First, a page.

Archive for the ‘Mount Rainier’ Tag

Friday Foto Talk: Meditation & Photo Flow   10 comments

Sunrise at Reflection Lakes, Mt. Rainier National Park

This is the second in a series on the state of flow in photography.   Check out Part I for introductory ideas and general concepts.  Flow, known also as being “in the zone”, is a mental state most of us are personally familiar with.  While it includes intense concentration, it’s a whole lot more.  Photo flow, at its essence, is not any different than flow in any other endeavour.  As with, for example, flow in writing (especially nonfiction), photo flow is marked predominantly by an intense engagement with your subjects.

Macro is custom-made for slipping into flow.

Macro is custom-made for slipping into flow.

Meditation & Photo Flow Compared

I mentioned in the last post how photo flow is like meditation.  But there are also contrasts.  The point is not to have a blank mind, as in (zen) meditation.  It’s to shoot without thinking too much.  Photo flow is marked by intense engagement with the process, and that involves conscious thought, punctuated by many small decisions.  It’s too active to be synonymous with meditation; but then again, flow can be thought of as a type of meditation.

Meditative on the northern California coast.

Meditative on the northern California coast.

I think of flow as a very relaxed, largely unconscious focus, one in which your body may be anything from very quiet (while writing for instance) to intensely active (I’ve entered flow while climbing mountains & skiing powder).  Meditation, on the other hand, normally implies a quiet body, one that mirrors a quiet mind.  I realize that people think of things like long-distance bike rides as meditation, and I can understand the comparison.  But in general I believe flow not meditation characterizes those sorts of activities.

So how does flow most resemble meditation?  It’s when you’re actually tripping the shutter.  Just like anyone who excels at something, good photographers think about photography for a good chunk of any shooting day (if not every other day!).  But they don’t think about it at the moment of capture.  As that quote machine of a photographer Henri Cartier-Bresson put it: “Thinking should be done before and after, not during photographing.”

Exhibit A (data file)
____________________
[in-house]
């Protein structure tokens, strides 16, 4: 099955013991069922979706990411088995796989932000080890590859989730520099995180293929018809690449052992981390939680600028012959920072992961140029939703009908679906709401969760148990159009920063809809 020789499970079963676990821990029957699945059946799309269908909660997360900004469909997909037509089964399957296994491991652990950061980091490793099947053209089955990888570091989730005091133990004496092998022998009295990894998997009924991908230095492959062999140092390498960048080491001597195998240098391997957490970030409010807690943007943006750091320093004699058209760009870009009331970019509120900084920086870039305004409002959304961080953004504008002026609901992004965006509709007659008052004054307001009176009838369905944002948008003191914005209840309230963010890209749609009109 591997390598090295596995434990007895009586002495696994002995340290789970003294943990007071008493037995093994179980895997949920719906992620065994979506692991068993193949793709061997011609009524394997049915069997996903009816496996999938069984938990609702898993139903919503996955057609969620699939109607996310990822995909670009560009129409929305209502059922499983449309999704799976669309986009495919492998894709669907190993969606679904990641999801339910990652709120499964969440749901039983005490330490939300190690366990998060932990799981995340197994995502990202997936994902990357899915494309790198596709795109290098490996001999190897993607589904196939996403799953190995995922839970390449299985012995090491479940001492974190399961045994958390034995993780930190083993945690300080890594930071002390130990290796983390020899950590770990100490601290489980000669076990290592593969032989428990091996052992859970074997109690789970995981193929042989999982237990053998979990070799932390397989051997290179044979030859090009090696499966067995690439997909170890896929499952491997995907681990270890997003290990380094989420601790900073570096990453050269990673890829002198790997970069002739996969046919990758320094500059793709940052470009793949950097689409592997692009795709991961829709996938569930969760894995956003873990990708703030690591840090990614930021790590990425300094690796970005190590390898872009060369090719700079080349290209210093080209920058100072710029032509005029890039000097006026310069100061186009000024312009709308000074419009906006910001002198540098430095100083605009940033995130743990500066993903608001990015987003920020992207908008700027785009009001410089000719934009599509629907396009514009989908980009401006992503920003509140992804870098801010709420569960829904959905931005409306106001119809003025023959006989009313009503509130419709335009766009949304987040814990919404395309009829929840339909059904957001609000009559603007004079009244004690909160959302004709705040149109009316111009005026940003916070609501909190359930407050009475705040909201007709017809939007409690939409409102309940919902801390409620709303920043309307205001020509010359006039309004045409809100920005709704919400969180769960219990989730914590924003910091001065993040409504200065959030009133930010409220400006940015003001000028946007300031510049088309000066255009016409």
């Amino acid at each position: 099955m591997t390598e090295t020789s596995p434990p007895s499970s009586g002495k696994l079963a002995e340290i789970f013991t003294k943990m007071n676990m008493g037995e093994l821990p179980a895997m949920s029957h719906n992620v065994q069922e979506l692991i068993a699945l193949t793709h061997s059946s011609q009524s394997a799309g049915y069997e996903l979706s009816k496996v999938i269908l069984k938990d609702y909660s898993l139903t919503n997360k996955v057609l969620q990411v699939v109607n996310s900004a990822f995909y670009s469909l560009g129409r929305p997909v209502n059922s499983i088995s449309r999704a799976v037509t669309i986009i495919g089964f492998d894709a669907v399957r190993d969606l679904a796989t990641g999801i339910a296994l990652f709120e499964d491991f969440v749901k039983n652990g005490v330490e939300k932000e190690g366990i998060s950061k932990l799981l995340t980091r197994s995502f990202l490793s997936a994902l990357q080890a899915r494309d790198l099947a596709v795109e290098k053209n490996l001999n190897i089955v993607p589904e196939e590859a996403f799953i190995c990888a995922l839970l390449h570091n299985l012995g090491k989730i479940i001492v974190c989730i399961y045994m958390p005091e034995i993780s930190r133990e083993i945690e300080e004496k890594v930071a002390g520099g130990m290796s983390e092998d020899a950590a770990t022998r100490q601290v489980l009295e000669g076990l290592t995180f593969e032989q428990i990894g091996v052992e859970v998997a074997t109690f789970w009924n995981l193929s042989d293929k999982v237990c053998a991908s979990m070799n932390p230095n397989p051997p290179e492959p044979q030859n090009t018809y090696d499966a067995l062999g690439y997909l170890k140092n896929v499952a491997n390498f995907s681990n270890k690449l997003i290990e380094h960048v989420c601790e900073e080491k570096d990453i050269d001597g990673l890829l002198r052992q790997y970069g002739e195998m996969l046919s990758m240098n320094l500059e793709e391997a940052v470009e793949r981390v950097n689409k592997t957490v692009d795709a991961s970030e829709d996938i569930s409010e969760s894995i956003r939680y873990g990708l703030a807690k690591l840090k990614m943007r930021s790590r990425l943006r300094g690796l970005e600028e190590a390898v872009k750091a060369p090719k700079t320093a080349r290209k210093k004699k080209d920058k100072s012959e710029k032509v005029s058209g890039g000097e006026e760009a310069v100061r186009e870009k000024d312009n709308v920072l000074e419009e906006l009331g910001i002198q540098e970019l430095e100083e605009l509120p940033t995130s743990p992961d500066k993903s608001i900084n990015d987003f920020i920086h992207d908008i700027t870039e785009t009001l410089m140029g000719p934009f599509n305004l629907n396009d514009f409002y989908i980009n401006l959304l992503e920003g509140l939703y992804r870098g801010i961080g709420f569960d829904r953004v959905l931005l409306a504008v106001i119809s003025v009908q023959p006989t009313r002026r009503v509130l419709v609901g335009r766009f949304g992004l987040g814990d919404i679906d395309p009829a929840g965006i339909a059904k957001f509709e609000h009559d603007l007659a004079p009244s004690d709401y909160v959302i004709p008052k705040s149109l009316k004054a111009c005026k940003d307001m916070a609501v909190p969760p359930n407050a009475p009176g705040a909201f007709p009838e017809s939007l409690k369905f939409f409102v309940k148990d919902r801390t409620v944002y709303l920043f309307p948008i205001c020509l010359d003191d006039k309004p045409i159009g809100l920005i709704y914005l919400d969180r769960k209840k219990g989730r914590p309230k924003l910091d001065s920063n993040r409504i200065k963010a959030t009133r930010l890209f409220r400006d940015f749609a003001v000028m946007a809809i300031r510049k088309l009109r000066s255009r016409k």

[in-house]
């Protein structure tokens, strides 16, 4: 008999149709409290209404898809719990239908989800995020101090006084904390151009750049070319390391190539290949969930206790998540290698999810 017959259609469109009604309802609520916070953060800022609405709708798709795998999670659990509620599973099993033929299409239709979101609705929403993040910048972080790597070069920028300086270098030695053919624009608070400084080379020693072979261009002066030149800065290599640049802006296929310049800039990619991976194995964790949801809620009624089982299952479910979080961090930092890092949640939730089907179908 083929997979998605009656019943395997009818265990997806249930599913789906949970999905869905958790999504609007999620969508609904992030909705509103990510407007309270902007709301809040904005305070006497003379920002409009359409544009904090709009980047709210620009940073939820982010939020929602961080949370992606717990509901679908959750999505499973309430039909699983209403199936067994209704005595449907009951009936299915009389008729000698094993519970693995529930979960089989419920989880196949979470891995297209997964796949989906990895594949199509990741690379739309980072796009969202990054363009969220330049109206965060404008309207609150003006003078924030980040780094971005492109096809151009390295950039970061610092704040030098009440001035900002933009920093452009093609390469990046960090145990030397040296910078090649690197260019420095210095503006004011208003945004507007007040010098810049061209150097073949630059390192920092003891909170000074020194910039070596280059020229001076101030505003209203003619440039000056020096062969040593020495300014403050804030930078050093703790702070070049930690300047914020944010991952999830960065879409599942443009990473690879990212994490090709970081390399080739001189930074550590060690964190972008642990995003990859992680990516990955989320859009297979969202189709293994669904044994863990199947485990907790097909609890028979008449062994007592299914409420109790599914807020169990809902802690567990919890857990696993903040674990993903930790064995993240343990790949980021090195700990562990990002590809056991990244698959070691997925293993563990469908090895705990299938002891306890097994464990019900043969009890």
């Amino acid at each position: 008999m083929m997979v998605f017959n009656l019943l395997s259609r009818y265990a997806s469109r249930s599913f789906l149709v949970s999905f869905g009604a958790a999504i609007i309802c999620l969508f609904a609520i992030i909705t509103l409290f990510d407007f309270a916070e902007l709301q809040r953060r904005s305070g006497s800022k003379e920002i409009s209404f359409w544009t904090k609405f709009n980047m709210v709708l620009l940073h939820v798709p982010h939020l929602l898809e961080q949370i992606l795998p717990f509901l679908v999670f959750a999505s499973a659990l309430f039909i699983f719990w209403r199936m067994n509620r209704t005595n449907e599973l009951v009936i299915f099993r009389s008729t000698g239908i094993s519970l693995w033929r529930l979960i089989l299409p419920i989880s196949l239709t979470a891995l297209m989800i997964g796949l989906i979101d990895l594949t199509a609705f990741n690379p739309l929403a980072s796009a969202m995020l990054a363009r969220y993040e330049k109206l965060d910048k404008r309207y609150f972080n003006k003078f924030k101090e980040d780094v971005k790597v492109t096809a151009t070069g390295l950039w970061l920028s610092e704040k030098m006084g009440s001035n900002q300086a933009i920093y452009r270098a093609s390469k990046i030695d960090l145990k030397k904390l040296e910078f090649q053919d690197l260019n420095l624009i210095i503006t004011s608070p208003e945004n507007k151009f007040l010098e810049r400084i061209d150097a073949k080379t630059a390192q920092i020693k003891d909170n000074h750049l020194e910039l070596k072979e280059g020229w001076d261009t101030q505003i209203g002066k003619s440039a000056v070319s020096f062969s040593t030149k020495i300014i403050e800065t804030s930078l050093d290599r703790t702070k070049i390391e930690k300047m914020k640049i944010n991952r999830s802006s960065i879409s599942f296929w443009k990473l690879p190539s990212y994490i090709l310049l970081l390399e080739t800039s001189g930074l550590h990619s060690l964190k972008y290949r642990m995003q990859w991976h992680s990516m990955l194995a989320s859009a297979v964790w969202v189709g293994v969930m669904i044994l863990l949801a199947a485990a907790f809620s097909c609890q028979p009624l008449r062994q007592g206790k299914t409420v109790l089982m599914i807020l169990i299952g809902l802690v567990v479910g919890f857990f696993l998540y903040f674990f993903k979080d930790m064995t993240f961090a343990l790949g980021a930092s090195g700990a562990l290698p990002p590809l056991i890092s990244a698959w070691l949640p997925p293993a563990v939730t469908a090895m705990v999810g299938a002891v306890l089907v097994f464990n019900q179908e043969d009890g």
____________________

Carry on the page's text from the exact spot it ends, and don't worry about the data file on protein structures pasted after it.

Next week we’ll look at some examples of photo flow in landscape & nature shooting.  Thanks for looking, have a great weekend and happy shooting!

Being alone near sunset in the desert dunes with the fractal patterns and stark light you can easily slip into flow.

The Cascades III – Mount Rainier, Part 3   19 comments

The oft-admired view of Mt Rainier from Reflection Lakes.

The oft-admired view of Mt Rainier from Reflection Lakes.

I visited Mount Rainier National Park in Washington this past August for a few days.  This is one of my favorite parks in the country.  When I was more of a backpacker I used to go up to Rainier and hike in the evening, getting an early start on the weekend.  I don’t mind hiking at night with a headlamp.  Sometimes you see some cool animals.  Well, maybe it’s not so cool to see a cougar at night alone!  I would spend the rest of the weekend off-trail, visiting pristine alpine meadows.  Alas, I wasn’t a serious photog. in those days.

There are many many waterfalls at Mount Rainier.  This one sits along a lightly traveled trail in the Paradise Valley.

There are many many waterfalls at Mount Rainier. This one sits along a lightly traveled trail in the Paradise Valley.

This last of the Mount Rainier series (but the Cascades series continues!) will pass on some travel tips.  Along with many visits over the years, I worked for one summer at Rainier a long time ago.  I actually lived at the park that summer and hiked nearly every day.  I was a pretty serious runner then and hit the trails on brutally steep routes.  My creaky knees remember every single mile.  But it was the best shape I’ve ever been in.  We also flew once per week around the mountain, counting elk.  It was a great summer.

So here are my favorite places to visit & photograph at Mount Rainier: